If our eyesight is bad, we as a nation have no problem going to the opticians to get glasses - in fact, glasses can be quite the fashion statement. However, the doesn’t seem to be true for hearing aids, and the reason could be that hearing loss is mostly associated with the ageing process. According to Action on Hearing Loss, there are 11 million people with hearing loss across the UK, which is around one in six of us.
It isn’t just the elderly who suffer with hearing loss, as there are around 50,000 children with hearing loss in the UK. Around half are born with hearing loss while the other half lose their hearing during childhood. On the flip side, more than 40% of people over 50 years old have hearing loss, which rises to 71% of people over the age of 70 and around one in 10 UK adults has tinnitus.
If you are worried about your hearing, the NHS describes some early signs to look out for. These include difficulty hearing other people clearly and misunderstanding what they say, especially in noisy places, asking people to repeat themselves, listening to music or watching TV with the volume higher than other people need, difficulty hearing on the phone, finding it hard to keep up with a conversation and feeling tired or stressed from having to concentrate while listening.
If you have identified yourself as someone who struggles with hearing, you should go and visit a specialist known as an audiologist who may suggest you would benefit from wearing a hearing aid. According to Hearing Aid Know, there are three main hearing aid types. These include:
• BTE Hearing Aids: These devices are worn with the hearing aid on top of and behind the ear. All of the parts are in the case at the back of the ear, and they are joined to the ear canal with a sound tube and a custom mould or tip.
• ITE Hearing Aids: These are custom-made devices and all of the electronics sit in a device that fits in your ear, they come in many sizes including CIC (completely in Canal) and IIC (Invisible in Canal).
• RIC RITE Hearing Aids: These devices are similar in concept to BTE hearing aids, with the exception that the receiver (the speaker) has been removed from the case that sits at the back of the ear. It is fitted in your ear canal or ear and connected to the case of the hearing aid with a thin wire.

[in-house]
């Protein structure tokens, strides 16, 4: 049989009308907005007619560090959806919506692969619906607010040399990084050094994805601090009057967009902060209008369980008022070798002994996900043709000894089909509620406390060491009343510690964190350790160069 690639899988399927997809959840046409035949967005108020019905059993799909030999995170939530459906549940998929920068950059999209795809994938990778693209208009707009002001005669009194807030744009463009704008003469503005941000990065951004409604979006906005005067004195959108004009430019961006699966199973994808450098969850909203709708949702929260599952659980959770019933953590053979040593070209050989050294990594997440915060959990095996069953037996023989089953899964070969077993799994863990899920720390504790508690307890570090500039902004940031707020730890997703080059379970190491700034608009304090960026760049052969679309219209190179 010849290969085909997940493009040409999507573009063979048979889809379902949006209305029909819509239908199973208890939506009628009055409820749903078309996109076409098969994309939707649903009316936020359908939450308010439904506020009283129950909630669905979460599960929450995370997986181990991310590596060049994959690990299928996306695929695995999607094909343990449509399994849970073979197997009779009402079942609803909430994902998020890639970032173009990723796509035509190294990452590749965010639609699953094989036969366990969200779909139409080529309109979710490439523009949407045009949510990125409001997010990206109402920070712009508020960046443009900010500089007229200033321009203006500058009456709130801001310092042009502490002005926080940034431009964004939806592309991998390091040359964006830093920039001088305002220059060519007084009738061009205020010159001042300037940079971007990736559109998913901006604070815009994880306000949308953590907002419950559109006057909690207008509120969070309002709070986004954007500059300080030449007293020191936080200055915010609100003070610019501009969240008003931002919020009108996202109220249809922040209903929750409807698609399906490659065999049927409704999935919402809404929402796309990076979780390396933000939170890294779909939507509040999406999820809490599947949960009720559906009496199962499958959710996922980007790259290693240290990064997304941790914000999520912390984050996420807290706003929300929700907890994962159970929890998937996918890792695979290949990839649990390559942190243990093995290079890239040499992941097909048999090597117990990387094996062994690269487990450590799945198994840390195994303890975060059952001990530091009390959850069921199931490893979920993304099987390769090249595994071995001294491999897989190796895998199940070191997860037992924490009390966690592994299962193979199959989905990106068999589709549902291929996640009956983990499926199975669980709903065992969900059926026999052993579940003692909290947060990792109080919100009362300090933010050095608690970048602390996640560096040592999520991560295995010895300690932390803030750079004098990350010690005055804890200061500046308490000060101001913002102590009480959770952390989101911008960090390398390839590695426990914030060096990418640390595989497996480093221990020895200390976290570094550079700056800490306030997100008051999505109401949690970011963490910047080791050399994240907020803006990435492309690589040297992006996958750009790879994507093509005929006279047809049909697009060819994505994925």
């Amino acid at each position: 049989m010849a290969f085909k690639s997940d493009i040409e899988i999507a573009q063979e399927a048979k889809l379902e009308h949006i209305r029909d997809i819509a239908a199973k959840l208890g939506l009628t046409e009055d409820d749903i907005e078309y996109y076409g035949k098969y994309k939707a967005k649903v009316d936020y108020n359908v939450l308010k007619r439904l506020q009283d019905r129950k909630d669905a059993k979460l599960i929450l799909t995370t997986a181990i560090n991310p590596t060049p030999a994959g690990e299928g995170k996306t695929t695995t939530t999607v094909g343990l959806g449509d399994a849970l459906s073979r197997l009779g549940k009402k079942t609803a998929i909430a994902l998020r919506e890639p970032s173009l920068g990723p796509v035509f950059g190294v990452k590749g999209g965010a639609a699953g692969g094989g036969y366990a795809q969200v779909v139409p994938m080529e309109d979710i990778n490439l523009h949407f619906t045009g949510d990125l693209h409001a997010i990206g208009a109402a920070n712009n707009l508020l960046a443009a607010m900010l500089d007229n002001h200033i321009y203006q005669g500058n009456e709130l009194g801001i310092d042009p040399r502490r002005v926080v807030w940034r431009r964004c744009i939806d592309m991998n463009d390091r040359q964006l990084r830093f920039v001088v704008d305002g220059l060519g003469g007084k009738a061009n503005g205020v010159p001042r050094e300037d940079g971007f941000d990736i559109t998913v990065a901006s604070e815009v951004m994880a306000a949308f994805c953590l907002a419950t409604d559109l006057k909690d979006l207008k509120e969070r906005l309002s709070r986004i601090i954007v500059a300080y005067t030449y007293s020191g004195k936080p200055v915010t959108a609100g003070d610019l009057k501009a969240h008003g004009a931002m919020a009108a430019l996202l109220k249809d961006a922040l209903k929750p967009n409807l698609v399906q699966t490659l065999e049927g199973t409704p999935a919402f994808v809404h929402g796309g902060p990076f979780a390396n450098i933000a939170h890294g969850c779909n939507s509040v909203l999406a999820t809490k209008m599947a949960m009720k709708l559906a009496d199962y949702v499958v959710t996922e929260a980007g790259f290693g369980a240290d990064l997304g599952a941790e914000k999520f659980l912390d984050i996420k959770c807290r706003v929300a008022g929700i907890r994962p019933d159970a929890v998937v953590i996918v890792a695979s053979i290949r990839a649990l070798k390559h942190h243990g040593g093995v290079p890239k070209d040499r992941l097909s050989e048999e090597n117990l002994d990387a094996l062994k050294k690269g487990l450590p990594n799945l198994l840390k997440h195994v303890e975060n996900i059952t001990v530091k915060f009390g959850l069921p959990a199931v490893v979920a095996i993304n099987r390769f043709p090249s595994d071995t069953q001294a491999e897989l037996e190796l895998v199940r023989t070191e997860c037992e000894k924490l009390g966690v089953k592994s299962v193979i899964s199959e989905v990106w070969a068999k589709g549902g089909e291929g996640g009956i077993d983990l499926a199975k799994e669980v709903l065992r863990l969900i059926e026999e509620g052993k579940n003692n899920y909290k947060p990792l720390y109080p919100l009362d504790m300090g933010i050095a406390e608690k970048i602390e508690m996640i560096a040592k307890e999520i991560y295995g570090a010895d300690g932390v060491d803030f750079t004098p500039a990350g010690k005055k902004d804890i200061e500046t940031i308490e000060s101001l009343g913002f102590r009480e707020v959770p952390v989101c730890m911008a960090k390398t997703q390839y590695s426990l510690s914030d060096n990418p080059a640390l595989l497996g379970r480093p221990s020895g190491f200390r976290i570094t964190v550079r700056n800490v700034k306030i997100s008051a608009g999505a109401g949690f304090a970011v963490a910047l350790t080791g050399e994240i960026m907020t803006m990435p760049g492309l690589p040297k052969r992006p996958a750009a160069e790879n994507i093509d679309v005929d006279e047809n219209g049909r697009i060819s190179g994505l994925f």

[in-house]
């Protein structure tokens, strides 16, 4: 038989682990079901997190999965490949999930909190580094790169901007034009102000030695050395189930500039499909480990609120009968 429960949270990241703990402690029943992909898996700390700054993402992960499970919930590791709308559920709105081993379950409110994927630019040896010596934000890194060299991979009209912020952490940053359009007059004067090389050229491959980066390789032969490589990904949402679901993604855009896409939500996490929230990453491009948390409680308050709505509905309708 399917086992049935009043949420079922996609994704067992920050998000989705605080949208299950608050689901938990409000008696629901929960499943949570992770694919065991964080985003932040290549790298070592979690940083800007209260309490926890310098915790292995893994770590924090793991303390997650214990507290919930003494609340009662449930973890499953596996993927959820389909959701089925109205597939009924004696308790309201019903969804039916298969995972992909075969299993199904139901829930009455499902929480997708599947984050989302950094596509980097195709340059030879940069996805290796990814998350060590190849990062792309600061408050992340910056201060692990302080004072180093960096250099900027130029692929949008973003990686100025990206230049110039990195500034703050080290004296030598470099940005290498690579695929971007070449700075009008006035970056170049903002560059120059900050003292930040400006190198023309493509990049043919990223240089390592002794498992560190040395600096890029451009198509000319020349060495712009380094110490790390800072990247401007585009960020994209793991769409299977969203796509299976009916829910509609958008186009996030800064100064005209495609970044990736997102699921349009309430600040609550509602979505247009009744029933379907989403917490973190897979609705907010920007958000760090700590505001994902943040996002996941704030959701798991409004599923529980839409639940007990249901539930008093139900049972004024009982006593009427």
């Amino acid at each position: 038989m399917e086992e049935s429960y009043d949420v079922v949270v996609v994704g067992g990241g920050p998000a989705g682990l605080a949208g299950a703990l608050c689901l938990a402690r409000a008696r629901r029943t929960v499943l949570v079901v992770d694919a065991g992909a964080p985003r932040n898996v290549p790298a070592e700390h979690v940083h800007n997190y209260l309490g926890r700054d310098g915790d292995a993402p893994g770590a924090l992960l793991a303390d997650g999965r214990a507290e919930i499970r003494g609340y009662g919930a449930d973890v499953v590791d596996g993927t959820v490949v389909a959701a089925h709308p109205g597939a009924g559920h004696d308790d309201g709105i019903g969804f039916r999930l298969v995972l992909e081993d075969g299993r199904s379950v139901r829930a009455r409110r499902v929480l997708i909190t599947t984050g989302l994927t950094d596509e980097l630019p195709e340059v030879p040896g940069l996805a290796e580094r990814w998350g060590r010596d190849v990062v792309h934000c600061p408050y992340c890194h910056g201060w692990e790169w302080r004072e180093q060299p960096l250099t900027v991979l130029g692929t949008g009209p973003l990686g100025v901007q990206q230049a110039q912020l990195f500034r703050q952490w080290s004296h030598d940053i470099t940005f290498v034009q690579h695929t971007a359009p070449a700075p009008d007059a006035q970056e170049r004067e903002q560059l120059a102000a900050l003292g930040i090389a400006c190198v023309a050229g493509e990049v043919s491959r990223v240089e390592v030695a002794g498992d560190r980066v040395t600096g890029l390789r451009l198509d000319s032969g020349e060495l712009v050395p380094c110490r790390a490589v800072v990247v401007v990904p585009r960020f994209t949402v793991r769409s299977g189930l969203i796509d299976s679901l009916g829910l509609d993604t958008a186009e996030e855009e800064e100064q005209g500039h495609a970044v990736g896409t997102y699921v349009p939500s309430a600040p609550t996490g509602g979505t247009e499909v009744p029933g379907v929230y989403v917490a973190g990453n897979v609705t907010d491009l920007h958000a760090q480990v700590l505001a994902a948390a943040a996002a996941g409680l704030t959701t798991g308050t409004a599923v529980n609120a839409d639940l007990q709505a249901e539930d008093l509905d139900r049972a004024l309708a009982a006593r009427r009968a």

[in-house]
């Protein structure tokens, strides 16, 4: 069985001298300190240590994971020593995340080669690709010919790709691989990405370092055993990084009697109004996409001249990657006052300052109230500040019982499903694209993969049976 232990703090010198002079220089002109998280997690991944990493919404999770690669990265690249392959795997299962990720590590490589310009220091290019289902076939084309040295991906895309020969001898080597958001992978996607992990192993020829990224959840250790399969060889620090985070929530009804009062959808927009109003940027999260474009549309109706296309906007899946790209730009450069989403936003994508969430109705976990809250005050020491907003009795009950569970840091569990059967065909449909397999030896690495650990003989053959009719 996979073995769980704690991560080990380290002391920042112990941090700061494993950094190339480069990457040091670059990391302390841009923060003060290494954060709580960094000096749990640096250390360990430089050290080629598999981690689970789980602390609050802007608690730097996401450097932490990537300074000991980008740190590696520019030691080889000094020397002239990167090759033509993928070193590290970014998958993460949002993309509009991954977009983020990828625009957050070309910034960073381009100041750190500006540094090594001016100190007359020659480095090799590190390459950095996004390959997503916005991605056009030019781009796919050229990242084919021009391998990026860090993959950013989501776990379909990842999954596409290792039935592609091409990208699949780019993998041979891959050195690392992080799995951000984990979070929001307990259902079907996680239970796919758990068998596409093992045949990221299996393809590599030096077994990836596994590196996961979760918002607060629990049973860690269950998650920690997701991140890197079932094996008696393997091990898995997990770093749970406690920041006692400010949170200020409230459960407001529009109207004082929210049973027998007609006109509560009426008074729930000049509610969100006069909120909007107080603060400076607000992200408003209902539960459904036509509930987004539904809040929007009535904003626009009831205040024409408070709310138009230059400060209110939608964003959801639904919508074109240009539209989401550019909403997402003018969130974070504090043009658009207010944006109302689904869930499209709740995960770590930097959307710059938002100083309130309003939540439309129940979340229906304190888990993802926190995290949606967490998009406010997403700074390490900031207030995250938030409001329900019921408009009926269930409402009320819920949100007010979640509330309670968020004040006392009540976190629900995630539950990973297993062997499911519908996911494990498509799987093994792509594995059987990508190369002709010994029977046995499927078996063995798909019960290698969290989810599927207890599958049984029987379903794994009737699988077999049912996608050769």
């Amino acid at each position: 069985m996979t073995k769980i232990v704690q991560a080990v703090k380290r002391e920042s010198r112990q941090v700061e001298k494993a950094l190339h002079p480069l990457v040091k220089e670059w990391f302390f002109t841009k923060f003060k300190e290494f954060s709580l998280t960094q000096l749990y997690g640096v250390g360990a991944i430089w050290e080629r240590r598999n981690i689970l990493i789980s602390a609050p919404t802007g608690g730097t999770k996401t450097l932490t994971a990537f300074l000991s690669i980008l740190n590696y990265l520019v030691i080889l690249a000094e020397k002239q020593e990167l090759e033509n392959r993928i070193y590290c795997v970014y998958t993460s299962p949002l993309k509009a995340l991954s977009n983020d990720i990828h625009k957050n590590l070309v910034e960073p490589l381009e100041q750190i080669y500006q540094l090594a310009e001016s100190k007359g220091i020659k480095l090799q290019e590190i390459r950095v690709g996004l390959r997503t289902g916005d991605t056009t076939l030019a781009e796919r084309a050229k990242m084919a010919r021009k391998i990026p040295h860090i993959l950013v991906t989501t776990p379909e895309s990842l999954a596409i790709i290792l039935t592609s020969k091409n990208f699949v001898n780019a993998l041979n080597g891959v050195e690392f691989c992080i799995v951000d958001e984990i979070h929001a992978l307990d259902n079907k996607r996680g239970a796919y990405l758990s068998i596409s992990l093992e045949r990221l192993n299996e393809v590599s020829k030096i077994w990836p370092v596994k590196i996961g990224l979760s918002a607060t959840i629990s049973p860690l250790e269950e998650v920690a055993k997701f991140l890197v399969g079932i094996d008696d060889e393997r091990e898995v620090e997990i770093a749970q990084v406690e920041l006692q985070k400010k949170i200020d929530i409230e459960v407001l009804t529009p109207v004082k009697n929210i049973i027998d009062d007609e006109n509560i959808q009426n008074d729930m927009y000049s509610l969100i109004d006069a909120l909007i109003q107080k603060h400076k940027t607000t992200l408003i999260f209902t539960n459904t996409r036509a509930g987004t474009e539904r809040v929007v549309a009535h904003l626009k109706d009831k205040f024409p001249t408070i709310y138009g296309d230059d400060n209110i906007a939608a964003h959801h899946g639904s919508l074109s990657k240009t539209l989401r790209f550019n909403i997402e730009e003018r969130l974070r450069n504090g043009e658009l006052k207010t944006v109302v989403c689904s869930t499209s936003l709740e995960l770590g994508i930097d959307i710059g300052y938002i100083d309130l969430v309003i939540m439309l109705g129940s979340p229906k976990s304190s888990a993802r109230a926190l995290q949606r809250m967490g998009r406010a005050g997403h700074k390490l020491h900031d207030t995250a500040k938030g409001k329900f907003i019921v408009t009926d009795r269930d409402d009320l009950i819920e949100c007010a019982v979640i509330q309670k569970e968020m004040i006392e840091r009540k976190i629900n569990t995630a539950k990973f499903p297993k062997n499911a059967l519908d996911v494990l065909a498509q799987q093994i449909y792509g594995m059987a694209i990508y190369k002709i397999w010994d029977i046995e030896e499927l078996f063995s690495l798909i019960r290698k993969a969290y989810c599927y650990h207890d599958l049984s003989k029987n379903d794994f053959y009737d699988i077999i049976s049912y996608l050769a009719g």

Here are some interesting facts you might not have known about hearing aids before today:
1. The website hearingaids.com say that hearing aids “can memorise settings for multiple listening environments and can recalibrate—sometimes automatically—depending on sound input received from your surroundings.” This put simply means that hearing aids can remember different settings and programme themselves to adapt to them; just like a human ear.
2. The website also adds that many hearing aids can sync with wireless devices by using Bluetooth, enabling you to receive direct auditory signals from your smartphone, television, and more. Apple have also recently partnered with major hearing aid manufacturers to develop a Made for iPhone app that streams audio to your hearing aids directly from any iOS device. Pretty cool, huh?
3. According to hear.com you can hear in all directions with hearing aids. “Hearing aids are built with directional microphones to detect all ambient noises and automatically filter them for important sounds. Therefore, you can understand your conversation partner well in noisy scenes – whether he is sitting next to you in the car or in a busy cafe.”
4. You probably did not notice, but hear.com adds that “many celebrities wear hearing aids, such as U2 frontman Bono, Eric Clapton and Phil Collins. Also, Oscar prizewinners Christoph Waltz, Robert Redford and Jodie Foster as well as fashion designer Wolfgang Joop wear hearing aids.”
5. Hearing aids can help to reduce the symptoms of tinnitus, according to 121captions.com. “Some hearing aids provide a kind of ‘masking’ effect for tinnitus, allowing you to hear sounds more naturally.”
6. Lastly, 121captions.com recommend that you shouldn’t buy hearing aids online, as they have to be programmed by a certified audiologist or hearing specialist. “Follow-up visits are just as important to ensure your hearing aids are adjusted properly and working optimally.” Don’t cut corners when it comes to your hearing and your health!